2021 ended up being the year that never was the year when the families of the victims of the port blast demanded justice which never happened. The
year when once again Lebanon's leaders failed to serve the people almost 80 percent now live below the poverty line the United Nations reports.
Monday UN Secretary General Antonio Guterres visited the ruins of Beirut's Port; tweeting afterwards the Lebanese people deserve the truth. He's the
latest in a long list of world leaders to call on Lebanon's politicians to do their duty and save the country from falling into the abyss those calls
still falling on deaf ears. Ben Wedeman, CNN.
ANDERSON: Well, in a recent emotional op-ed, my next guest writes, "I've witnessed my own country's collapse under a plethora of crises, the
implosion of its economy; the enormous blast at the Beirut port, and of course, the pandemic.
All of it wrapped up in endemically corrupt politics and meddling by foreign powers, notably Iran, that's Journalist and author Kim Ghattas.
She's also a non-resident senior fellow at the Carnegie Endowment for International Peace. She joins me now live from Beirut and it's an absolute
pleasure having you on Kim. Just explain what you mean by the meddling of foreign powers, particularly Iran.
KIM GHATTAS, JOURNALIST AND AUTHOR: Thanks so much for having me, Becky. Lebanon has been going through two years of upheaval, economic crises,
financial turmoil, and political crises.
And as Ben Wedeman just pointed out there, it is also to do with local Lebanese politicians, incapable or unwilling to come together to reform the
country to reform its institutions to reform its politics and its economy.
But I would put it in bigger terms and say that they're unwilling to do anything that would undermine their own grip on power, because there's no
golden parachute for them. And all of them look to the outside as well, for support to the extent possible.
And that includes, for example, the group like Hezbollah in Lebanon, looking to Iran, for support, financing and weapons. A lot of Lebanon
problems are really local domestic corruption is Lebanon, making the decrepit state infrastructure Lebanon is making.
The Ponzi scheme of the economy that collapsed over the last two years Lebanon doing. But when it comes to the regional context, it's important to
take into consideration how the odds are stacked against the Lebanese on their own trying to find solutions for the bigger problems.
And when you look at Iran, for example, and you look at Hezbollah, Hezbollah is not just a local Shia political party; it is a militant party
that is armed. And it's a regional paramilitary force with foot soldiers in Syria and Iraq, in Yemen, that answers to Iran.
And that's why what I see in Lebanon is an economic crisis wrapped in a financial crisis wrapped in a domestic political crisis wrapped in some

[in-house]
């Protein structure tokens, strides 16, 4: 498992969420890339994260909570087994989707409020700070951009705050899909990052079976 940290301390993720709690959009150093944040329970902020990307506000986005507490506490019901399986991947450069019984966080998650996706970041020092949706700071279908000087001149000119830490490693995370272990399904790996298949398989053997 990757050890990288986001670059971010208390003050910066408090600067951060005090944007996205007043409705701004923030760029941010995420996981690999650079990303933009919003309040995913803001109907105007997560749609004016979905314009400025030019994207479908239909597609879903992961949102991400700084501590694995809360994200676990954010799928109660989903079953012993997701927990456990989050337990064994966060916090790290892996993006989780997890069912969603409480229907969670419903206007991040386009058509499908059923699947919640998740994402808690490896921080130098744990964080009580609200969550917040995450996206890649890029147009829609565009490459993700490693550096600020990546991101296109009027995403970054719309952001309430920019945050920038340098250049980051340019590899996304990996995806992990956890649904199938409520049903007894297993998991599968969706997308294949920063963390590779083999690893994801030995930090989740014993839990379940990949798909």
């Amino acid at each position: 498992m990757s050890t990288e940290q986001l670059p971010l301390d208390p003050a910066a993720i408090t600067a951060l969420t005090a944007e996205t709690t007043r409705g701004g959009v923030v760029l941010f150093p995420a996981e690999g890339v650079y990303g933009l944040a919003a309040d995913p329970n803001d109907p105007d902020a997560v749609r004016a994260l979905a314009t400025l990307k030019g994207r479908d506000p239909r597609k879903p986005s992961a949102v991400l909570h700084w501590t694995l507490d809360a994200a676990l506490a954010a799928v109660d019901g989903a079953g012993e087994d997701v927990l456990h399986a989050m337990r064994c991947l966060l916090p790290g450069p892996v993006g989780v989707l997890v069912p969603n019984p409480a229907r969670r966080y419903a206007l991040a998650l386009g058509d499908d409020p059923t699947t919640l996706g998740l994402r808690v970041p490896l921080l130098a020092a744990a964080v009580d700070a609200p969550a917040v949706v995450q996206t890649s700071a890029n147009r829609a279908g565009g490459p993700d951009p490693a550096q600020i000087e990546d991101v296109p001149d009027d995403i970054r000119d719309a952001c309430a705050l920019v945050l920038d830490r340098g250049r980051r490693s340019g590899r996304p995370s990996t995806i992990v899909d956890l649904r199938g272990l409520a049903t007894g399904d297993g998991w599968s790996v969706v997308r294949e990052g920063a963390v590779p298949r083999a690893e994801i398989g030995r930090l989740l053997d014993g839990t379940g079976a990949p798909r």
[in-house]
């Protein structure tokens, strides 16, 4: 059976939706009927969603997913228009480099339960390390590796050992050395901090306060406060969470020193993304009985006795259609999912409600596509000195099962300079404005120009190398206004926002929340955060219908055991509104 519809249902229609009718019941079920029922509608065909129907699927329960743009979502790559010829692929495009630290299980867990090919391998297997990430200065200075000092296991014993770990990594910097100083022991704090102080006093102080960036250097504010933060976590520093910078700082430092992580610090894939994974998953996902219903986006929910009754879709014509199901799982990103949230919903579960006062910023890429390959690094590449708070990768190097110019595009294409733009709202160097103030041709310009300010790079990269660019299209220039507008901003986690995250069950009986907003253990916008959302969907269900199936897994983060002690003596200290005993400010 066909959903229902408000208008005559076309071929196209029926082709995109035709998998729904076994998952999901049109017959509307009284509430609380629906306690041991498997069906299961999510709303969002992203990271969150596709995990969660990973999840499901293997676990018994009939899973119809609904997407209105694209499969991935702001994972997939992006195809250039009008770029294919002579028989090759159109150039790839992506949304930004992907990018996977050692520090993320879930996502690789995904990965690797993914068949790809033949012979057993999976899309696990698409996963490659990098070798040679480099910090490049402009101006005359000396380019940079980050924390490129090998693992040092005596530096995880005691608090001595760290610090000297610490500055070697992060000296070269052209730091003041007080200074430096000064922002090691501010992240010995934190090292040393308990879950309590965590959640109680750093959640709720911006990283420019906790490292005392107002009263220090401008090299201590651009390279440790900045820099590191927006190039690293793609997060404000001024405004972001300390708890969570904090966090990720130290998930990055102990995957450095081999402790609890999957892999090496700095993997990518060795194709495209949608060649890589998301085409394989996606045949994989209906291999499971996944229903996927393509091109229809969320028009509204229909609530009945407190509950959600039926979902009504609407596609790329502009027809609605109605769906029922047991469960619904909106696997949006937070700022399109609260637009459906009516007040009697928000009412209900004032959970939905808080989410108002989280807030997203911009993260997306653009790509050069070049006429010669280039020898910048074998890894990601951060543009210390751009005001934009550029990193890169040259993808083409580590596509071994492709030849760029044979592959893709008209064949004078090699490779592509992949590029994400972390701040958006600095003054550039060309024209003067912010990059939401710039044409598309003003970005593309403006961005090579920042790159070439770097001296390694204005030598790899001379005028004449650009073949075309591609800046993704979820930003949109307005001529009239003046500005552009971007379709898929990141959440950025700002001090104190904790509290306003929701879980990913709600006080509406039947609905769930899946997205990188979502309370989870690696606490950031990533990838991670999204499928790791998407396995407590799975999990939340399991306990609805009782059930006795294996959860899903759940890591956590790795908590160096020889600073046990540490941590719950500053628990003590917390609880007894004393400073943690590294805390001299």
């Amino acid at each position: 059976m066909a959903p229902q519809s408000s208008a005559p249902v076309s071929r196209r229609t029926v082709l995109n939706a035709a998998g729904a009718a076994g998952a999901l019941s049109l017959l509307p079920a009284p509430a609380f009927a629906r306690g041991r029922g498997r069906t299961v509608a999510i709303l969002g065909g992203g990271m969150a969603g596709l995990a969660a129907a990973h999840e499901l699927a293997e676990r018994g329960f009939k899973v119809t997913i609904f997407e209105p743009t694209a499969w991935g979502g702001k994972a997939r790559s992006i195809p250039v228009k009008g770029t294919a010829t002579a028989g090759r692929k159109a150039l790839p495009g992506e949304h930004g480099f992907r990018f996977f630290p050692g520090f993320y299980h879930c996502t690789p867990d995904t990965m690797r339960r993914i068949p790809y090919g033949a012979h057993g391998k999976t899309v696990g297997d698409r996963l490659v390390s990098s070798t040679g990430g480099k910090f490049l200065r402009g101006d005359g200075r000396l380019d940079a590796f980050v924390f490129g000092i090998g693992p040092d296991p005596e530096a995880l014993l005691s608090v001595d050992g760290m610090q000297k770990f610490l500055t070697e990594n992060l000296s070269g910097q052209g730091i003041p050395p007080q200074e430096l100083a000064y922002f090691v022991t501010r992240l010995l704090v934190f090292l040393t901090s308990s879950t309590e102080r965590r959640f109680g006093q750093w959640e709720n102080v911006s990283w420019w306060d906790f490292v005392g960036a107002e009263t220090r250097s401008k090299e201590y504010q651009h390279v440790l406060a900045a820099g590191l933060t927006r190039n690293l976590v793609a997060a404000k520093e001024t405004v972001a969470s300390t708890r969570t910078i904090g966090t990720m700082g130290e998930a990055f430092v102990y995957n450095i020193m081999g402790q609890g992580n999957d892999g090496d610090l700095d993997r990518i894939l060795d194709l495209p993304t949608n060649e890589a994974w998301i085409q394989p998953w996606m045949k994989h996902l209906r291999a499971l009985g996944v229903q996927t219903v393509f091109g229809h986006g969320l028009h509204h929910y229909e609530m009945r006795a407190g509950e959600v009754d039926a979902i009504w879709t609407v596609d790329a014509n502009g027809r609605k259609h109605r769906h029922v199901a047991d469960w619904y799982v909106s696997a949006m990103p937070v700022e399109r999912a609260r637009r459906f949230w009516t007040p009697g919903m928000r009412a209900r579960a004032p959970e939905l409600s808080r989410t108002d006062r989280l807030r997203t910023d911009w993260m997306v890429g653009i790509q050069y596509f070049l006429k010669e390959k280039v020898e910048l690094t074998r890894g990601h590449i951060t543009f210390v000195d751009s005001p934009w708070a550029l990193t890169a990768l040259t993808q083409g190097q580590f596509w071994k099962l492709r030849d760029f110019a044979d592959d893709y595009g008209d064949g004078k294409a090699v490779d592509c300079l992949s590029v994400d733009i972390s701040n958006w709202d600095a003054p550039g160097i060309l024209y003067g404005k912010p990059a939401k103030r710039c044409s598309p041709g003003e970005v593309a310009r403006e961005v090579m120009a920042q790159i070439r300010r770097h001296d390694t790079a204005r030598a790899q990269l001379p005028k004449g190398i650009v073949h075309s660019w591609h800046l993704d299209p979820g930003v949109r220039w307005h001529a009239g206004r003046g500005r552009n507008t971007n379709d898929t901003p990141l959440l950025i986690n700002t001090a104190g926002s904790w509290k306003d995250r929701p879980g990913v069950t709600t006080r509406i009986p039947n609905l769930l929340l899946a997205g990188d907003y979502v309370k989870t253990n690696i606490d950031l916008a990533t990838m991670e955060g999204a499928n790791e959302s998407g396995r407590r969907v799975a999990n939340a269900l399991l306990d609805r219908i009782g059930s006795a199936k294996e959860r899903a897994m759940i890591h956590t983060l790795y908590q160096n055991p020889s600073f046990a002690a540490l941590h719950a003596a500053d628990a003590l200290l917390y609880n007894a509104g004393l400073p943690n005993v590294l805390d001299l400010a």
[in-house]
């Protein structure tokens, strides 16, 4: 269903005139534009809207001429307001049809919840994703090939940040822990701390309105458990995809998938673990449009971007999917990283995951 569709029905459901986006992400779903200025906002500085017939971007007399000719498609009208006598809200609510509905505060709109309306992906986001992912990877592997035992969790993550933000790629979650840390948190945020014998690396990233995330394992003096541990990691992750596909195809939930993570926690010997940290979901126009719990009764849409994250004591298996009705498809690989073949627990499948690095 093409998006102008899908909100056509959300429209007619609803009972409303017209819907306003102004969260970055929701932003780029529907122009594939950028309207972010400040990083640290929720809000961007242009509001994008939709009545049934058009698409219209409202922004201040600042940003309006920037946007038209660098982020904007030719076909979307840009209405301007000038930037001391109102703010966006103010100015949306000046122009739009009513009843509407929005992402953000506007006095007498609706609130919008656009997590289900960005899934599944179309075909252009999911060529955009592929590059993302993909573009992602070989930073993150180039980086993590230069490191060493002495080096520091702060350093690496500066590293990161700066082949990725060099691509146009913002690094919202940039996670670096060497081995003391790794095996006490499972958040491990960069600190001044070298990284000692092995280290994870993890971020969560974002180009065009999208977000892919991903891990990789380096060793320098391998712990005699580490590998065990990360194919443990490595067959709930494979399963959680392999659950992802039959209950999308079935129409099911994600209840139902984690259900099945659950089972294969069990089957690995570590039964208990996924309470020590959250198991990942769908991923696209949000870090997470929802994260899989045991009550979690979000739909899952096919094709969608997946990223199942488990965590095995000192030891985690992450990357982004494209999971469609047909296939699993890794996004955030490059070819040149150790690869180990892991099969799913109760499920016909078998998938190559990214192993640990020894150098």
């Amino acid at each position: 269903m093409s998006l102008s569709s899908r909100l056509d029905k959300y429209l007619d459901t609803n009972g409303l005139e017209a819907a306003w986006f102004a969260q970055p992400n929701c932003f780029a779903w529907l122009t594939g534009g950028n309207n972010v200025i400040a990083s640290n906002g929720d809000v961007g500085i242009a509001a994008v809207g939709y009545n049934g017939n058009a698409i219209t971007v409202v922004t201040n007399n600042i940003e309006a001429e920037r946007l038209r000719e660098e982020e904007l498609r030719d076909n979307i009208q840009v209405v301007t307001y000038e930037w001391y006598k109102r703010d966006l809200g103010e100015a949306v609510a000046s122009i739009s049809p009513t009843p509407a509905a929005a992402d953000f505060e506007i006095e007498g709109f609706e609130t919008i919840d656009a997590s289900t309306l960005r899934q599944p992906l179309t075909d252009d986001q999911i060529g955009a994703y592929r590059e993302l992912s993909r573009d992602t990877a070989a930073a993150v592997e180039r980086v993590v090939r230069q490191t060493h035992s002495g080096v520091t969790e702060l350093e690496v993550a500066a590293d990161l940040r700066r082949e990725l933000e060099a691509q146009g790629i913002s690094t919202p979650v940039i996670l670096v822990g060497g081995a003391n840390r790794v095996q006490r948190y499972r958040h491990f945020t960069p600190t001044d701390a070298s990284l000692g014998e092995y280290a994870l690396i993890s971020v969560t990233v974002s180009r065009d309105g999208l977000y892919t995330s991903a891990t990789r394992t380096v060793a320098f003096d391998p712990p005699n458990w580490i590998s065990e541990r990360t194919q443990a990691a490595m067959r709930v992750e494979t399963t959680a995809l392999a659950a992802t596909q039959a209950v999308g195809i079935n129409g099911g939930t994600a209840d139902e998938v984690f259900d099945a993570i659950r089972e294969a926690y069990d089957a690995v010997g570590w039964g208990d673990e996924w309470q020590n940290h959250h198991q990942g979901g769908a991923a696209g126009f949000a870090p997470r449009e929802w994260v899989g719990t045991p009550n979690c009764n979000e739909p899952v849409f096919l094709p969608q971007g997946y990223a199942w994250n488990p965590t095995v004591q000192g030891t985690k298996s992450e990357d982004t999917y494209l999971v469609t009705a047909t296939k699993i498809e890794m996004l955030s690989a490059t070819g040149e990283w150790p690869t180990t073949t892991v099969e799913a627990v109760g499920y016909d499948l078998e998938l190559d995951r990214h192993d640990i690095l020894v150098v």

very complex regional politics.
ANDERSON: So what is the solution? What is your sense of what needs to happen next in 2022?
GHATTAS: Gosh, if I had the answer to that question, in one simple sentence, I'd run for president I'm, I'm the wrong sect. But I think there
is one solution. I think there are several steps that will have to be taken by the Lebanese and by the international community and by regional actors
in the coming year.
I think, as we heard there from the U.N. Secretary General and from the French, and from the Americans, the parliamentary elections must be held,
and they must be held on time. Now, elections are never a panacea.
I think we also need to keep people's expectations in check; we're not going to see a wholesale reform and wholesale change just because of one
election. But we might see some breakthroughs in some districts in Lebanon, by independent reform minded opposition candidates, you know, it might be
five out of 128, it might be 20, it might be 30.
But every single step towards a renewal of the political system and the political leadership is important. And that also means that there needs to
be international pressure on Lebanon's leaders to make sure these elections take place.
And until they do take place next year, there needs to be more pressure to make sure that some modicum of reforms and assistance to the Lebanese
people are put in place and put in motion.
Otherwise, we're going to continue seeing descent into poverty and continued brain drain and all that undermines the potential for political
renewal. And then there are some issues that need to be dealt with on a regional level that includes Iran's role in Lebanon.
That includes how Saudi Arabia views Lebanon; there are a lot of issues that as I said, cannot be solved by the Lebanese themselves. But as
Lebanese, people here cannot wait for the regional context to resolve itself which is sometimes a reflex in this country. And equally in the
region they cannot expect Lebanon to solve all its problems.
GHATTAS: You hear often the Saudi say, well, Hezbollah should Lebanon should solve the problem of Hezbollah, that's too big a problem for the
Lebanese to solve on their own. As I said, Hezbollah is now a regional paramilitary force.
So I think a combination of local action movement and regional context is what might potentially push this country onto the road towards something a
little bit better than what we've seen over the last few years.
ANDERSON: Yes, nobody wants to see it go down a road that is worse by any stretch of the imagination. We started with a quote from a piece that you
wrote recently, which was which was terrific.
In another piece that you wrote, I quote, you here, crisis is always around the corner in the Middle East. And if the nuclear negotiations with Iran go